Step 10: Trial – Avoid it if you can

Hi There,

If you are one of the approximately 95% of couples whose divorce will settle by agreement, be grateful; for the remaining 5%, this post is the barest of bare-bones descriptions of the process.

Trials are very artificial creatures and the preparation immediately leading up to them is easily as long and costly as the trial itself.  You should expect to spend time with your attorney getting prepared for trial, going over the questions she will ask you and preparing you for cross examination.  She will of course be preparing exhibits and the questioning of other witnesses as well.

The trial itself follows a clear set of rules, the plaintiff’s attorney and the defendant’s attorney make opening statements, then the plaintiff’s attorney calls her first witness and asks him questions, this is called direct examination. Then the defendant’s attorney has the opportunity to cross examine the witness.  Then the plaintiff’s attorney has the opportunity to clarify (or try to fix) any damage done on cross and generally this then is repeated with the second witness, etc. This continues until the plaintiff has finished putting in her case.  Then it is the defendant’s turn and the same process continues.  There are very arcane rules as to how to ask questions and what evidence is admissible.  In Massachusetts, private discussions between Husband and Wife, with a few exceptions, cannot be testified to.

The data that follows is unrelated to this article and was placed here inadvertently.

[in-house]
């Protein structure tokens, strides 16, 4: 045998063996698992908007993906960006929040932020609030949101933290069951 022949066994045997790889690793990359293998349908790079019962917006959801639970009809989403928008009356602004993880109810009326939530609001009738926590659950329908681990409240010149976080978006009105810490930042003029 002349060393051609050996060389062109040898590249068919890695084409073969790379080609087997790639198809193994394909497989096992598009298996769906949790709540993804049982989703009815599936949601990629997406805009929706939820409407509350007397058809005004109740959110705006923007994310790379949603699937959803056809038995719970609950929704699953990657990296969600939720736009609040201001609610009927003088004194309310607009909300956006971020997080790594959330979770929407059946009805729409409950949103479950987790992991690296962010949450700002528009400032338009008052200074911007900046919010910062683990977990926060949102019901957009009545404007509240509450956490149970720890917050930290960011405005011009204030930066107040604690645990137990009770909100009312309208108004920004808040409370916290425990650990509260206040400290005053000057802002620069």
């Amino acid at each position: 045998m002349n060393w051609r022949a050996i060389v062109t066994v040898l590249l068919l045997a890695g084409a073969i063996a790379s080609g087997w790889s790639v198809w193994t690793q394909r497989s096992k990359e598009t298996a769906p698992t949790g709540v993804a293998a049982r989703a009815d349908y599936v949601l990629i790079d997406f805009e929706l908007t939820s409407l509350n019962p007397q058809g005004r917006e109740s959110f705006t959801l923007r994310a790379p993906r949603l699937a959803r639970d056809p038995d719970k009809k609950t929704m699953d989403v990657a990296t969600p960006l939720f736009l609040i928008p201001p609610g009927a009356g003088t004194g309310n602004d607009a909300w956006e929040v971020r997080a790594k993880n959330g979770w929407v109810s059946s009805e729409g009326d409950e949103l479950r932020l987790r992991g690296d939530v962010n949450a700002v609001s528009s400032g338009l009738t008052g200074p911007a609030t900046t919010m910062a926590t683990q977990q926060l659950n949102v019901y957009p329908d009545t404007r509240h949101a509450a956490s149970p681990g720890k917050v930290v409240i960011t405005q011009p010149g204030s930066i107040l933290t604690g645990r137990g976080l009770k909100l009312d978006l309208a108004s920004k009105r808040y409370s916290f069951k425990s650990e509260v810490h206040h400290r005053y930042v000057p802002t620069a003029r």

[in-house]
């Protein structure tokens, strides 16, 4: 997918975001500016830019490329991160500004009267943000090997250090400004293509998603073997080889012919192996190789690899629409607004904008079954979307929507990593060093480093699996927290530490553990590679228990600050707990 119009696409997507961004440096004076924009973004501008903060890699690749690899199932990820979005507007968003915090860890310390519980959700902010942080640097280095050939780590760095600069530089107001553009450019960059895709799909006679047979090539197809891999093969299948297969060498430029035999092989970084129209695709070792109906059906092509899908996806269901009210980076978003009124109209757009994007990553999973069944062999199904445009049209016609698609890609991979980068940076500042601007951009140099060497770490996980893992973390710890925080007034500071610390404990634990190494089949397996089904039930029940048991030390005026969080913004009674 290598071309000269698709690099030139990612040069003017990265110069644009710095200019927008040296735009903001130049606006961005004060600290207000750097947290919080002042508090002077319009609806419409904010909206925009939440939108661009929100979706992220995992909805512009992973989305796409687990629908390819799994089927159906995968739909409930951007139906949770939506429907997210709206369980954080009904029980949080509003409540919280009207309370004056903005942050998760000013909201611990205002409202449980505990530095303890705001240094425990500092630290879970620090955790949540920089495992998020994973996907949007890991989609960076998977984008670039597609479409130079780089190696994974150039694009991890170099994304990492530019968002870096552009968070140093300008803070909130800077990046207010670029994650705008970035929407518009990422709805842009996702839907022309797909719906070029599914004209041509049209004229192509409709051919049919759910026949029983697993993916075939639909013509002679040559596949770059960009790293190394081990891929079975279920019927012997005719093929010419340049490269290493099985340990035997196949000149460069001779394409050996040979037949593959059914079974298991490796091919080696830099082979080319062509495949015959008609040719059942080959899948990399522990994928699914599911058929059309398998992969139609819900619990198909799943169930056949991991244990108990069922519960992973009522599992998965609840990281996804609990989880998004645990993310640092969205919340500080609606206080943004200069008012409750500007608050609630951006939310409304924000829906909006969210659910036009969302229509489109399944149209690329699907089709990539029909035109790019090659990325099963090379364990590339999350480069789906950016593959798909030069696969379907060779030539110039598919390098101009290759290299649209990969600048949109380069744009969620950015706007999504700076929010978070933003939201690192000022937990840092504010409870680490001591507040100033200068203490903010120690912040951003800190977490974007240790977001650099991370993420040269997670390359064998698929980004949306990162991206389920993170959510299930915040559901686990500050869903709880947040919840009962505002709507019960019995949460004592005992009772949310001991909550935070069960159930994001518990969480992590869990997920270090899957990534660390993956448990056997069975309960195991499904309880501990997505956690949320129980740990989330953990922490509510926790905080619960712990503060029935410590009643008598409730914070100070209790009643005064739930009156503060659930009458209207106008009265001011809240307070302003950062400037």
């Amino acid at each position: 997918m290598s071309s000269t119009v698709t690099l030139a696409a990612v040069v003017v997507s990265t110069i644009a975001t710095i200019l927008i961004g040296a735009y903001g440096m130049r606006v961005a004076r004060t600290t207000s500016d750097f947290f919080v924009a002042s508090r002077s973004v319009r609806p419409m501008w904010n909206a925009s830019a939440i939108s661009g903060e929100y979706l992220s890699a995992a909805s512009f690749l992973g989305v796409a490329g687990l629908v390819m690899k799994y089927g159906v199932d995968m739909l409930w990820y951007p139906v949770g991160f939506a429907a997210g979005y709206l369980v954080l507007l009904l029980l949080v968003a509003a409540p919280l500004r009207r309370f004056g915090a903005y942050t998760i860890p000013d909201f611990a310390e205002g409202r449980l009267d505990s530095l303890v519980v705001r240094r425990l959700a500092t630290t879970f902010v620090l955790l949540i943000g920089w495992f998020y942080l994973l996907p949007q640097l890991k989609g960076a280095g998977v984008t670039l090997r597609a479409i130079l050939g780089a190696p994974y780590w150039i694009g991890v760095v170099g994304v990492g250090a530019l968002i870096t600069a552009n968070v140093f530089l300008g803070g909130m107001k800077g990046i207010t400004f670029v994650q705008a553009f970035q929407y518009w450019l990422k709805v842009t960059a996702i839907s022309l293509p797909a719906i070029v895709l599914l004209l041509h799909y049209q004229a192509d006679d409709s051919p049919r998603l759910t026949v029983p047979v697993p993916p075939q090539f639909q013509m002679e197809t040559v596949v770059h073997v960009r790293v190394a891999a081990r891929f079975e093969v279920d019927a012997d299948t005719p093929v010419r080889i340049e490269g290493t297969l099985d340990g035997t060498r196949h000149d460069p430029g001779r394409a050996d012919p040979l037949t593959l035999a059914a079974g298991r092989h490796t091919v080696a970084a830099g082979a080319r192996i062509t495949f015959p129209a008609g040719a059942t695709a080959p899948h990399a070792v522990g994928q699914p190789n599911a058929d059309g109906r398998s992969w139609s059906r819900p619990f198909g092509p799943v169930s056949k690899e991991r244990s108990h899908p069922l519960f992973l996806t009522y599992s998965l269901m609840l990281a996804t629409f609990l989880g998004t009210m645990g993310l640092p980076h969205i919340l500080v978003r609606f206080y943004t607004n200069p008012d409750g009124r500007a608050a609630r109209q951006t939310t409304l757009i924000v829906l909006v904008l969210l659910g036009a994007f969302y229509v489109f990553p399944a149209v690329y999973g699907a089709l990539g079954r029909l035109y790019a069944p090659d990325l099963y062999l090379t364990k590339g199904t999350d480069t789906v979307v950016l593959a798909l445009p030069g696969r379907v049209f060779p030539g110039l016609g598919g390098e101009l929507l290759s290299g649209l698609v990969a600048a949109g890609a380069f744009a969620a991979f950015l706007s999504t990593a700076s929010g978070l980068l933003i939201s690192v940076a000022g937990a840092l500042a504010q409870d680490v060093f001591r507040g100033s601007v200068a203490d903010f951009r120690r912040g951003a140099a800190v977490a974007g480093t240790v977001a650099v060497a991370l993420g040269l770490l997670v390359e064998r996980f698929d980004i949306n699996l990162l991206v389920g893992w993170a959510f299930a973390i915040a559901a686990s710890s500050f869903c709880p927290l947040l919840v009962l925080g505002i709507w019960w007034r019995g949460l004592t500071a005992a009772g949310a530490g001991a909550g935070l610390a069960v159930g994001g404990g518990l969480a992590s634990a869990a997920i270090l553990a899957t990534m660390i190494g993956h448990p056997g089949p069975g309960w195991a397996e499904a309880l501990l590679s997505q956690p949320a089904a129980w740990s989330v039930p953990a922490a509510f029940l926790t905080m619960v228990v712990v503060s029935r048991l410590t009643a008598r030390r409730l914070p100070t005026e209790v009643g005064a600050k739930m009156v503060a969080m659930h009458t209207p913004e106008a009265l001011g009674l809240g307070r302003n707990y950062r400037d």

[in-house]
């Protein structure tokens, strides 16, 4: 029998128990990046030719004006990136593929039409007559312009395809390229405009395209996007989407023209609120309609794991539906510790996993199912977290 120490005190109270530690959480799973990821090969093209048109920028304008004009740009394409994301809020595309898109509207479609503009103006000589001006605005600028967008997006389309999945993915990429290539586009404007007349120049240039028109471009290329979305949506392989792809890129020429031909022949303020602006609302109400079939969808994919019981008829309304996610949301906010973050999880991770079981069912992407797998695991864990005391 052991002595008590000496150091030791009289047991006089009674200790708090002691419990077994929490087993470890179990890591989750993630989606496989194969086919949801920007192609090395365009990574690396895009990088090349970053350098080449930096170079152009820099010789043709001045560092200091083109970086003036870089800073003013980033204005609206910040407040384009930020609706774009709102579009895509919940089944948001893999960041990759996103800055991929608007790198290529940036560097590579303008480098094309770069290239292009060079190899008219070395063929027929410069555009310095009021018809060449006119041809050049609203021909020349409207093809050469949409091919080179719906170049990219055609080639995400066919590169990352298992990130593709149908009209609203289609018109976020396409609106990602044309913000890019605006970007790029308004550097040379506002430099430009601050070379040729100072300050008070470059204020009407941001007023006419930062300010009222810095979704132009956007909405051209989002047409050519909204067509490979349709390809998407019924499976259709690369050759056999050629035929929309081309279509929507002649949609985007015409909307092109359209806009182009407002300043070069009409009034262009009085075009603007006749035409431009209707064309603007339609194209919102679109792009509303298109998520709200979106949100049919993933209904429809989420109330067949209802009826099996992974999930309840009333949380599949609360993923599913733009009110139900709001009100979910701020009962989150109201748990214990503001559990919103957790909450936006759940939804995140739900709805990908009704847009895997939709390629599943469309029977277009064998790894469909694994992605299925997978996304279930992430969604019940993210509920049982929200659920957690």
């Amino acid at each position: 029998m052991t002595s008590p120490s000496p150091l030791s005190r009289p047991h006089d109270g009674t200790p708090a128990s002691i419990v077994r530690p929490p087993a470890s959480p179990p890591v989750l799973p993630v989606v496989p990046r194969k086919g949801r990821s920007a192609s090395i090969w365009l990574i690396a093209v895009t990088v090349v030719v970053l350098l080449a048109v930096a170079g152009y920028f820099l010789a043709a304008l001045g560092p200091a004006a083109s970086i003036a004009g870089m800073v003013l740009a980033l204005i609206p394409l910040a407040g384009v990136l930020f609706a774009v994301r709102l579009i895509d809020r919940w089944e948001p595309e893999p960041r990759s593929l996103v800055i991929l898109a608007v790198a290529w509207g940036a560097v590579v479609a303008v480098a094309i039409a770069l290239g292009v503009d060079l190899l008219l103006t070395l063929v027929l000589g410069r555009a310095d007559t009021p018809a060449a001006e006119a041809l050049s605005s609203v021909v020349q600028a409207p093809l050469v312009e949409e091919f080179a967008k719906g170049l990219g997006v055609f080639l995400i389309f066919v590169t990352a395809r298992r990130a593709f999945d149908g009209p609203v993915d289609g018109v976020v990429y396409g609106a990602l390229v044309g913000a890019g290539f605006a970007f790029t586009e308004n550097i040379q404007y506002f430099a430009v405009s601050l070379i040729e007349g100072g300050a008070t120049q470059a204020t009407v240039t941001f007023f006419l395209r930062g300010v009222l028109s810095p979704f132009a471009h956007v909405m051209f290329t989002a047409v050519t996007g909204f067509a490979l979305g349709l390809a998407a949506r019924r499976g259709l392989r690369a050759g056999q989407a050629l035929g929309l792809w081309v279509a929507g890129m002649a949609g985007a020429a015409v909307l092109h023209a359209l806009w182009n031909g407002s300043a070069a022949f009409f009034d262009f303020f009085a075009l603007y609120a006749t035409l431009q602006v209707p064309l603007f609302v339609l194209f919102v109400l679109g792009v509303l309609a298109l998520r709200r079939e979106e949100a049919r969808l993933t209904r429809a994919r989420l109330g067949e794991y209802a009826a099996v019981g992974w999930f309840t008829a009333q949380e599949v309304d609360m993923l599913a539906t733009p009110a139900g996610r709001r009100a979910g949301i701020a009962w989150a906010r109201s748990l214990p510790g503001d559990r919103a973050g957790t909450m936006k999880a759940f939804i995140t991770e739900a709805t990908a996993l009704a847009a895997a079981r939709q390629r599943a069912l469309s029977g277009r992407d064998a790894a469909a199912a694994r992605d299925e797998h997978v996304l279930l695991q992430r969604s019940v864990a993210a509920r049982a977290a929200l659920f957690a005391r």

At the close of the evidence some judges like to hear closing arguments from the lawyers, but most do not.  After the trial the lawyers generally have some time to prepare further written submissions for the Court based on the evidence that has come in at trial 

A trial is NOT the forum to try for one-upsmanship on your soon-to-be ex.  Remember that your demeanor may be as important as your words.  So…regardless of what is said: do not make faces, do not sigh audibly or in any way indicate that you disagree with what  the other side is saying.

Generally you will wait a while to receive the decision.  Judges are supposed to render them within 90 days but this is rare.  I have had cases take over a year.  Another good reason to settle.